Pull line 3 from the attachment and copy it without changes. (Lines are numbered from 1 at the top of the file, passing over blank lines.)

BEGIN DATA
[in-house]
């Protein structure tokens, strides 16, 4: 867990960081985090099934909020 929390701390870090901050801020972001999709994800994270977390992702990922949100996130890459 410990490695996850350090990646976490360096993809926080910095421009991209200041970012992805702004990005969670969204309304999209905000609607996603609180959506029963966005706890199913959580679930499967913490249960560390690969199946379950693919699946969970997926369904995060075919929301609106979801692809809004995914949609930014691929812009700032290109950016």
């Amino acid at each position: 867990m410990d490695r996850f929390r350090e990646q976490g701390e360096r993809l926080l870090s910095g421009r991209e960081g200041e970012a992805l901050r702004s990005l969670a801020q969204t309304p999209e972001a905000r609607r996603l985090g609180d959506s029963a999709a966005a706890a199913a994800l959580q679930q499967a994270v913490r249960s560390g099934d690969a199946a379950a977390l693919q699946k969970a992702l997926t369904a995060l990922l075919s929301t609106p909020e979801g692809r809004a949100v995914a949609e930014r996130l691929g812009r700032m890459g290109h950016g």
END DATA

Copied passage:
């Amino acid at each position: 867990m410990d490695r996850f929390r350090e990646q976490g701390e360096r993809l926080l870090s910095g421009r991209e960081g200041e970012a992805l901050r702004s990005l969670a801020q969204t309304p999209e972001a905000r609607r996603l985090g609180d959506s029963a999709a966005a706890a199913a994800l959580q679930q499967a994270v913490r249960s560390g099934d690969a199946a379950a977390l693919q699946k969970a992702l997926t369904a995060l990922l075919s929301t609106p909020e979801g692809r809004a949100v995914a949609e930014r996130l691929g812009r700032m890459g290109h950016g």